The Japanese Youth title scene is a really interesting one, with a number of promising youngsters breaking through and getting a chance to having meaningful bouts very early in their careers. Whilst not all Youth champions will go on to great success the youth title have certainly given us pretty interesting and well matched bouts at a lower level.
On April 14th we get a host of shows, with one in Tsu being headlined by a Japanese Youth Super Flyweight title bout. That bout will see heavy handed champion Yuto Nakamura (9-5, 7) make his first defense of the title, and take on little known challenger Toma Kondo (7-4, 1).
Nakamura won the title last December, when he took a razor thin decision win over Ryosuke Nasu, building on an impressive opening round win over Futa Akizuki just a few months earlier. Those two wins helped Nakamura rebuild from a series of set backs, and saw him put himself on the map, even if it was only at Japanese Youth title level.
Although unlikely to ever be a player at the top echelons of the domestic scene Nakamura is a solid boxer-puncher. He's exciting and a heavy handed but crude, a bit on the wild side but aggressive and pretty fan friendly. When his power comes into play it is genuinely fight changing, as Akizuki found out, but there is a real worry that his power won't carry up and it never really seemed to worry Nasu last time out. In fact if anything it was Nasu's shots that left Nakamura looking like a damaged fighter, with serious cuts and swelling around his face, and Nasu is not a puncher.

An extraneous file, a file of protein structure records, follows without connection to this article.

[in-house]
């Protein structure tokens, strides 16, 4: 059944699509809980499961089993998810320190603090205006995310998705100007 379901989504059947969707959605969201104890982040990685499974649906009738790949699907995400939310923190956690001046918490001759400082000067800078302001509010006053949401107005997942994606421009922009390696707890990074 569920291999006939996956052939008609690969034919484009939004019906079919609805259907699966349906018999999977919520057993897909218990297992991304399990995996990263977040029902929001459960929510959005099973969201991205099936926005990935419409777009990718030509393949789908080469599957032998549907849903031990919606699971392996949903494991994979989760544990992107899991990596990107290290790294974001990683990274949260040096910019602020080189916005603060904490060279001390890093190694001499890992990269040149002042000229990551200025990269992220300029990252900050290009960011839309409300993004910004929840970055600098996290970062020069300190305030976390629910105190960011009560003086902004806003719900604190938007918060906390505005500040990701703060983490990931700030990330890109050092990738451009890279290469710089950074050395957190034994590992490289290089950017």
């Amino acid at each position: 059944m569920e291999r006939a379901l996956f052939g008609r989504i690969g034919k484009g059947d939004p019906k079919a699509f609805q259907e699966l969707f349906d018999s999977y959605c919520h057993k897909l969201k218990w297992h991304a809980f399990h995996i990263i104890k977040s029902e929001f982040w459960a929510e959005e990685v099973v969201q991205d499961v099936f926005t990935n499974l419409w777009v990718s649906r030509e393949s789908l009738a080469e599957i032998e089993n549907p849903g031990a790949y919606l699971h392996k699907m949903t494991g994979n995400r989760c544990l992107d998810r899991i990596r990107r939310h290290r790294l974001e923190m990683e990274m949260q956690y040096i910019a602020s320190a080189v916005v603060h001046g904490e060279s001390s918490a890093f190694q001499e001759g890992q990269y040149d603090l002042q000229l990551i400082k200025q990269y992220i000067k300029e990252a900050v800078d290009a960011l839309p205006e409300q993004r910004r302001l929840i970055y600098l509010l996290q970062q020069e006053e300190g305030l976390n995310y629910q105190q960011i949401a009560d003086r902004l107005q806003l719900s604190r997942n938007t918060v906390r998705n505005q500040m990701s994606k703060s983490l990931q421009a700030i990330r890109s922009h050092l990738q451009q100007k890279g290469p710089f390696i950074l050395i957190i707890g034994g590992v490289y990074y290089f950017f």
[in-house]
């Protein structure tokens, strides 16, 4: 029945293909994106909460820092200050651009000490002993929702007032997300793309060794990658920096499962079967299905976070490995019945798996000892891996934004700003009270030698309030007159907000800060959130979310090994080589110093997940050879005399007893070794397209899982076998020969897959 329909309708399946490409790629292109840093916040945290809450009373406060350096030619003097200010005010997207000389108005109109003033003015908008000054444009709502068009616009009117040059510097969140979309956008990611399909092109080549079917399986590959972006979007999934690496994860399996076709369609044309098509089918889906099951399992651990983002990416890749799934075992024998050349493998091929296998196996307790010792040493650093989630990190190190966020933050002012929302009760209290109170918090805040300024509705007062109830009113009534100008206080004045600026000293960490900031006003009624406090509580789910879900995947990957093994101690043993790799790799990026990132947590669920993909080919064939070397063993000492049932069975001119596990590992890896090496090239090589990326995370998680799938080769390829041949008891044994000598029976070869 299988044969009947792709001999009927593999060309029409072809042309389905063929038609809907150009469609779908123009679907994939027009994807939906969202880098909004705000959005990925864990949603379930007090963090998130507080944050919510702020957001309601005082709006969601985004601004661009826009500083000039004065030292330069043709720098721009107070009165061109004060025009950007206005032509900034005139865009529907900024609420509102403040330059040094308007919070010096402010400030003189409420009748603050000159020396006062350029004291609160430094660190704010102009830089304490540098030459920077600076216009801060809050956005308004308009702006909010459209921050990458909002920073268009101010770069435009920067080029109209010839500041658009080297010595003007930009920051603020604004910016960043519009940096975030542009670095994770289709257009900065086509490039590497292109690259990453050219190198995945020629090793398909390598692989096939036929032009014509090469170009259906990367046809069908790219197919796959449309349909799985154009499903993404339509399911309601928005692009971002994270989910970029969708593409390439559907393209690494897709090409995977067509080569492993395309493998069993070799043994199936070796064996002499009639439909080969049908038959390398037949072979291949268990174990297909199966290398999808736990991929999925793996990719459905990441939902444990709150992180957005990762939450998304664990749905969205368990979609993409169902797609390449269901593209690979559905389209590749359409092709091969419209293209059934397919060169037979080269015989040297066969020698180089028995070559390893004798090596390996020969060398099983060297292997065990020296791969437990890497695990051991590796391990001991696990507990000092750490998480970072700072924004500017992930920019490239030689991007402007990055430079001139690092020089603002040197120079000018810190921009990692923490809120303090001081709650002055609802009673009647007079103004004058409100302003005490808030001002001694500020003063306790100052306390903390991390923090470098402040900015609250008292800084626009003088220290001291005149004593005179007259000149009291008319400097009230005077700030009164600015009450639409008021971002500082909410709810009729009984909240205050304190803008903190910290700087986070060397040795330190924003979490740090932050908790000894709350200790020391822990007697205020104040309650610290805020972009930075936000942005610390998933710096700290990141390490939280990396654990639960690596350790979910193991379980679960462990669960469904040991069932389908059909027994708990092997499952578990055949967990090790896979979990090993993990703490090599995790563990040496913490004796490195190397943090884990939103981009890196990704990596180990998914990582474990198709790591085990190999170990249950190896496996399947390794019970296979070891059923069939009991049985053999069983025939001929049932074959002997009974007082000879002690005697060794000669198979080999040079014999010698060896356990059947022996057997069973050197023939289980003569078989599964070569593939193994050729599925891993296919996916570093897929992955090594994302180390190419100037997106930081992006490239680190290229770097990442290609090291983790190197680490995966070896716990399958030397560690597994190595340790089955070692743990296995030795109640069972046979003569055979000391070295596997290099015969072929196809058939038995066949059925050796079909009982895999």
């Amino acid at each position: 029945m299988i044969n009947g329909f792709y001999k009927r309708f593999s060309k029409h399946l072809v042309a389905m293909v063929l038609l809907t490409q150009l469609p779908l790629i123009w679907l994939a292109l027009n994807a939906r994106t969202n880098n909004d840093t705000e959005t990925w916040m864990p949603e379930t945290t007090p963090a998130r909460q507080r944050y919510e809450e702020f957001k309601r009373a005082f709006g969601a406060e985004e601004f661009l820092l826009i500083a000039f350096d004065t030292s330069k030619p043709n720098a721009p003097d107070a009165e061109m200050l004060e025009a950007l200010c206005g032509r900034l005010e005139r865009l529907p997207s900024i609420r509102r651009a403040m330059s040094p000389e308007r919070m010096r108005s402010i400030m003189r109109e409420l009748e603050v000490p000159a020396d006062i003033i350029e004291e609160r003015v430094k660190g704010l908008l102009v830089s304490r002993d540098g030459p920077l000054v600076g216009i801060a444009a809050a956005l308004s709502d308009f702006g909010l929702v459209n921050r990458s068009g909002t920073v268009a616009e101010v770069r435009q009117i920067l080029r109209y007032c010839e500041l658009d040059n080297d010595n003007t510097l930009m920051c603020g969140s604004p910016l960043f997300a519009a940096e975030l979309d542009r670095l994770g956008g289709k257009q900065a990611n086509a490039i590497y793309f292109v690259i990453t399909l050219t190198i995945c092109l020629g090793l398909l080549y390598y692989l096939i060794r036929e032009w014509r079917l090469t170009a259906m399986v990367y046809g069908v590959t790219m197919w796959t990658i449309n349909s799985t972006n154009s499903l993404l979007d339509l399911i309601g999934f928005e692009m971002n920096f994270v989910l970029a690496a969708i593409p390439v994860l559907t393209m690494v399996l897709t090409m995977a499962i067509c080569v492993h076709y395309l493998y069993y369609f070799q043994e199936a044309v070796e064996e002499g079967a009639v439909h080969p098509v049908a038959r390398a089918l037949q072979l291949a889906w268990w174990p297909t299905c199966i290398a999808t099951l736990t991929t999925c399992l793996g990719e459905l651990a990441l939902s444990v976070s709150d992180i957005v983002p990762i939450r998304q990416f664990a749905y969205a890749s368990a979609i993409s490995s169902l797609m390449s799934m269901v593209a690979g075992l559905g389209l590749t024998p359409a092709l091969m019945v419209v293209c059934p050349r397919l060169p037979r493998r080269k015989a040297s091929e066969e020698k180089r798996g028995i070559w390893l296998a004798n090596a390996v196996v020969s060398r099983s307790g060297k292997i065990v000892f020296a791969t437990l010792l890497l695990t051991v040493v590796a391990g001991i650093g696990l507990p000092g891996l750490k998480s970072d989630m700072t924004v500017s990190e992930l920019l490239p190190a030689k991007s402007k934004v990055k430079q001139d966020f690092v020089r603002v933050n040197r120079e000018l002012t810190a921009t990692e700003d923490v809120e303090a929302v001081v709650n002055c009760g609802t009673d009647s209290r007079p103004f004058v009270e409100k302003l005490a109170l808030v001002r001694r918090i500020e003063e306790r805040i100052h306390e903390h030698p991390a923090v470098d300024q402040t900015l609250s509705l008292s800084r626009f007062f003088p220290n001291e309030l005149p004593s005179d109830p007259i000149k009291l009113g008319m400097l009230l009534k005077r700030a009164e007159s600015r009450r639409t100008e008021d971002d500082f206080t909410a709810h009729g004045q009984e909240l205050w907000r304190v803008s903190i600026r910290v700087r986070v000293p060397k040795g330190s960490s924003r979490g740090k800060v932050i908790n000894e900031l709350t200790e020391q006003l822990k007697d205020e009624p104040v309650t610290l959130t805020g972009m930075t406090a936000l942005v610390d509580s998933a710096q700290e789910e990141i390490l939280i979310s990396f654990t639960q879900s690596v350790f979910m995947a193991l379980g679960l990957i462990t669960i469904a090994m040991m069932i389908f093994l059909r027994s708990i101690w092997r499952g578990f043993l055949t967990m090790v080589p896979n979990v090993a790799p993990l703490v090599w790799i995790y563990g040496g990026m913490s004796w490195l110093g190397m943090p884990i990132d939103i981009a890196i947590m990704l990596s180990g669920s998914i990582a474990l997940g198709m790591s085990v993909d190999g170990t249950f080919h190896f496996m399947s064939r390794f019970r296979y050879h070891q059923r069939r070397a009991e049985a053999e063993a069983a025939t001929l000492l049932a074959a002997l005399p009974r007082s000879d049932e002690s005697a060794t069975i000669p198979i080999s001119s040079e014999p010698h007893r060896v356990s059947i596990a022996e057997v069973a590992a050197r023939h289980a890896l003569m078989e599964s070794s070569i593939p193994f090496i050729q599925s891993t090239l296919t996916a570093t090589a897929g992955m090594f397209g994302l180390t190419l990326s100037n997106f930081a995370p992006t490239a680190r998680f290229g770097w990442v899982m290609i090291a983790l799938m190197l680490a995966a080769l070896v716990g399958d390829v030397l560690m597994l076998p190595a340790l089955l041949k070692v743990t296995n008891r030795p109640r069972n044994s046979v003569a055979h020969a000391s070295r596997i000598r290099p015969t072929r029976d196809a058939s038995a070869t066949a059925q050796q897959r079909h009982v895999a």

Whilst Nakamura put himself on the map last year it was a year to forget from Kondo, who lost 2 of his 3 bouts. In fact Kondo is 1-3 in his last 4 bouts and hasn't looked good since losing in the 2017 All Japan Rookie of the Year final to Joe Shiraishi. At 22 years old there is clearly time to rebuild, and get his career back on track, but at the moment his confidence isn't going to be high and there will be pressure on him to win here.
Despite Kondo's poor recent results his performances haven't actually been bad and he's looked like a really promising young fighter. Last time out he lost to Tsuyoshi Sato, by TKO in round 5, and he had really solid moments in the bout but was always under intense pressure from a very aggressive fighter. Kondo looks to be a solid pure boxer, with nice skills, a good jab and intelligent movement. Sadly though he has a total lack of power and he will always struggle to get the respect of his opponents.
Kondo has the skills to counter and frustrate Nakamura but the huge difference in power will be a massive difference here, and we suspect Kondo's inability to get respect from Nakamura will be a massive problem. Nakamura isn't as technically good as Kondo, or as quick or as sharp, but we expect he'll be successful here and retain his title.
The Japanese Youth titles will give future world champions their first chance to win a belt. That however isn't main focus of the belts, instead it's giving the youngsters a chance to fight meaningful fights for a physical reward before moving towards Japanese and OPBF title fight. On December 9th we see a bout that falls perfectly into that description, as Ryosuke Nasu (9-3-3, 2) and the hard hitting Yuto Nakamura (8-5, 7) battle for the Japanese Youth Super Flyweight title. The winner of this bout will become the new champion, and make a huge step towards getting a Japanese title fight down the line.